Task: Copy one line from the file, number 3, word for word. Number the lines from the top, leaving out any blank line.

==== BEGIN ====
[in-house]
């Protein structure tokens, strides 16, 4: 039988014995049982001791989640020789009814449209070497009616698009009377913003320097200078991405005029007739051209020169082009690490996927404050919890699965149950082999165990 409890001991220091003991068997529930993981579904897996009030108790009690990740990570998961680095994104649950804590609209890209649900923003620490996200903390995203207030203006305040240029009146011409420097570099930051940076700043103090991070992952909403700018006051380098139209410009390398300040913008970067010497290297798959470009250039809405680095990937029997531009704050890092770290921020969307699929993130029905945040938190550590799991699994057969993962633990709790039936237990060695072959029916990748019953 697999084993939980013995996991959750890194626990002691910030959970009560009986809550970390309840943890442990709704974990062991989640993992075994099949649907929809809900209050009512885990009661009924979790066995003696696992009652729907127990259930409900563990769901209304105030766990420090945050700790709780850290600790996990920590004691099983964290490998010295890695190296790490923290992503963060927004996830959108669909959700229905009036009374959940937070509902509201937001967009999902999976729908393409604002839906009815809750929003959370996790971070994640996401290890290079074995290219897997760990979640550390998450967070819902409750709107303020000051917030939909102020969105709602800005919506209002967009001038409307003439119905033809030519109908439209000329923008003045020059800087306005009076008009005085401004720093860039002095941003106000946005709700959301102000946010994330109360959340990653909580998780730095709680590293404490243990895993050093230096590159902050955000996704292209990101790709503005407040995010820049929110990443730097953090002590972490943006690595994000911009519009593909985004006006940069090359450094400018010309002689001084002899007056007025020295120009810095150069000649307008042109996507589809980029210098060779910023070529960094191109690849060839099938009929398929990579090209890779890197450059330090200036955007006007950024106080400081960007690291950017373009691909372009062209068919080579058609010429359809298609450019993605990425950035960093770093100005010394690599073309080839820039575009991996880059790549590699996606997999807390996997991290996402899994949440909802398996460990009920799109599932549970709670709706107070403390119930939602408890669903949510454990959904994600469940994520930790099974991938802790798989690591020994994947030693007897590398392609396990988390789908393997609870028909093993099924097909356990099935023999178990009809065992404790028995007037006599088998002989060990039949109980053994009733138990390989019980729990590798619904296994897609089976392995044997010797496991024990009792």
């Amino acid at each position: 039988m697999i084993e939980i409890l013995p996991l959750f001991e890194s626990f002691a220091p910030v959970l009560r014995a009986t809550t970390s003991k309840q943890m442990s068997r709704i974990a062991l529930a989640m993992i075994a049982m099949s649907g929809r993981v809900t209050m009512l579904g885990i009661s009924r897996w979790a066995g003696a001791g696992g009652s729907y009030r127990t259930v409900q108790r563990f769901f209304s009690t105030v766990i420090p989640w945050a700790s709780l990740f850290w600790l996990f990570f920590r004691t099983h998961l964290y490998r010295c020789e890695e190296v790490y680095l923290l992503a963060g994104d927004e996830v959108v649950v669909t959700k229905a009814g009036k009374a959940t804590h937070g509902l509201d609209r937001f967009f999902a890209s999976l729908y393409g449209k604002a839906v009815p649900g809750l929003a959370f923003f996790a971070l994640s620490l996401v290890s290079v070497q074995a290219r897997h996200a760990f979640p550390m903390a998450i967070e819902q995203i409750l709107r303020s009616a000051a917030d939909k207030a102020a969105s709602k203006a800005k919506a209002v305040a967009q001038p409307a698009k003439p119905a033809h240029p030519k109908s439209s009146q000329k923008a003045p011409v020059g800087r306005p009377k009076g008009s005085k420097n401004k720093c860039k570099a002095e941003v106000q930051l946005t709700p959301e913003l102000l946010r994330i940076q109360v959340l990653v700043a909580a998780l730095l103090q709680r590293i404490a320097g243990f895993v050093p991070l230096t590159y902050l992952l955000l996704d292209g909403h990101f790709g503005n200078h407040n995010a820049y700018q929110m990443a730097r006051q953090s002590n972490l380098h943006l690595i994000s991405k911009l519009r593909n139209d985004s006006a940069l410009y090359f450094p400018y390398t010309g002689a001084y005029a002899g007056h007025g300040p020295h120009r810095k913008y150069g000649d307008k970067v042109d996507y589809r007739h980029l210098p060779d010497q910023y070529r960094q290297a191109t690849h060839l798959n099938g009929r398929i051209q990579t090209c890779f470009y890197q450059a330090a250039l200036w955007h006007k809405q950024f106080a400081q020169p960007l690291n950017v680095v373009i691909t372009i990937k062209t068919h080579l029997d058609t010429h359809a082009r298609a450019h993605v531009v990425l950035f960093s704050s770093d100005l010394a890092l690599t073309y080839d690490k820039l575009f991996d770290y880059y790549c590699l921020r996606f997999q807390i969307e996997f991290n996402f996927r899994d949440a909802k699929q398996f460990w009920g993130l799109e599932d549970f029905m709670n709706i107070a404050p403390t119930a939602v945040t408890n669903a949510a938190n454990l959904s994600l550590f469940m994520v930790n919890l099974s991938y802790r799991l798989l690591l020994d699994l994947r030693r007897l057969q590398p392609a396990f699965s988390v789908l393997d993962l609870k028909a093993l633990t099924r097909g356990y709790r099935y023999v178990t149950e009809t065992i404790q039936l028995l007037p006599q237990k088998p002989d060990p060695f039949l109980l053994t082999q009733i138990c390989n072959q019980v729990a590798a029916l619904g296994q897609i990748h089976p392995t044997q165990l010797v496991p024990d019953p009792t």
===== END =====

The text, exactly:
């Amino acid at each position: 039988m697999i084993e939980i409890l013995p996991l959750f001991e890194s626990f002691a220091p910030v959970l009560r014995a009986t809550t970390s003991k309840q943890m442990s068997r709704i974990a062991l529930a989640m993992i075994a049982m099949s649907g929809r993981v809900t209050m009512l579904g885990i009661s009924r897996w979790a066995g003696a001791g696992g009652s729907y009030r127990t259930v409900q108790r563990f769901f209304s009690t105030v766990i420090p989640w945050a700790s709780l990740f850290w600790l996990f990570f920590r004691t099983h998961l964290y490998r010295c020789e890695e190296v790490y680095l923290l992503a963060g994104d927004e996830v959108v649950v669909t959700k229905a009814g009036k009374a959940t804590h937070g509902l509201d609209r937001f967009f999902a890209s999976l729908y393409g449209k604002a839906v009815p649900g809750l929003a959370f923003f996790a971070l994640s620490l996401v290890s290079v070497q074995a290219r897997h996200a760990f979640p550390m903390a998450i967070e819902q995203i409750l709107r303020s009616a000051a917030d939909k207030a102020a969105s709602k203006a800005k919506a209002v305040a967009q001038p409307a698009k003439p119905a033809h240029p030519k109908s439209s009146q000329k923008a003045p011409v020059g800087r306005p009377k009076g008009s005085k420097n401004k720093c860039k570099a002095e941003v106000q930051l946005t709700p959301e913003l102000l946010r994330i940076q109360v959340l990653v700043a909580a998780l730095l103090q709680r590293i404490a320097g243990f895993v050093p991070l230096t590159y902050l992952l955000l996704d292209g909403h990101f790709g503005n200078h407040n995010a820049y700018q929110m990443a730097r006051q953090s002590n972490l380098h943006l690595i994000s991405k911009l519009r593909n139209d985004s006006a940069l410009y090359f450094p400018y390398t010309g002689a001084y005029a002899g007056h007025g300040p020295h120009r810095k913008y150069g000649d307008k970067v042109d996507y589809r007739h980029l210098p060779d010497q910023y070529r960094q290297a191109t690849h060839l798959n099938g009929r398929i051209q990579t090209c890779f470009y890197q450059a330090a250039l200036w955007h006007k809405q950024f106080a400081q020169p960007l690291n950017v680095v373009i691909t372009i990937k062209t068919h080579l029997d058609t010429h359809a082009r298609a450019h993605v531009v990425l950035f960093s704050s770093d100005l010394a890092l690599t073309y080839d690490k820039l575009f991996d770290y880059y790549c590699l921020r996606f997999q807390i969307e996997f991290n996402f996927r899994d949440a909802k699929q398996f460990w009920g993130l799109e599932d549970f029905m709670n709706i107070a404050p403390t119930a939602v945040t408890n669903a949510a938190n454990l959904s994600l550590f469940m994520v930790n919890l099974s991938y802790r799991l798989l690591l020994d699994l994947r030693r007897l057969q590398p392609a396990f699965s988390v789908l393997d993962l609870k028909a093993l633990t099924r097909g356990y709790r099935y023999v178990t149950e009809t065992i404790q039936l028995l007037p006599q237990k088998p002989d060990p060695f039949l109980l053994t082999q009733i138990c390989n072959q019980v729990a590798a029916l619904g296994q897609i990748h089976p392995t044997q165990l010797v496991p024990d019953p009792t």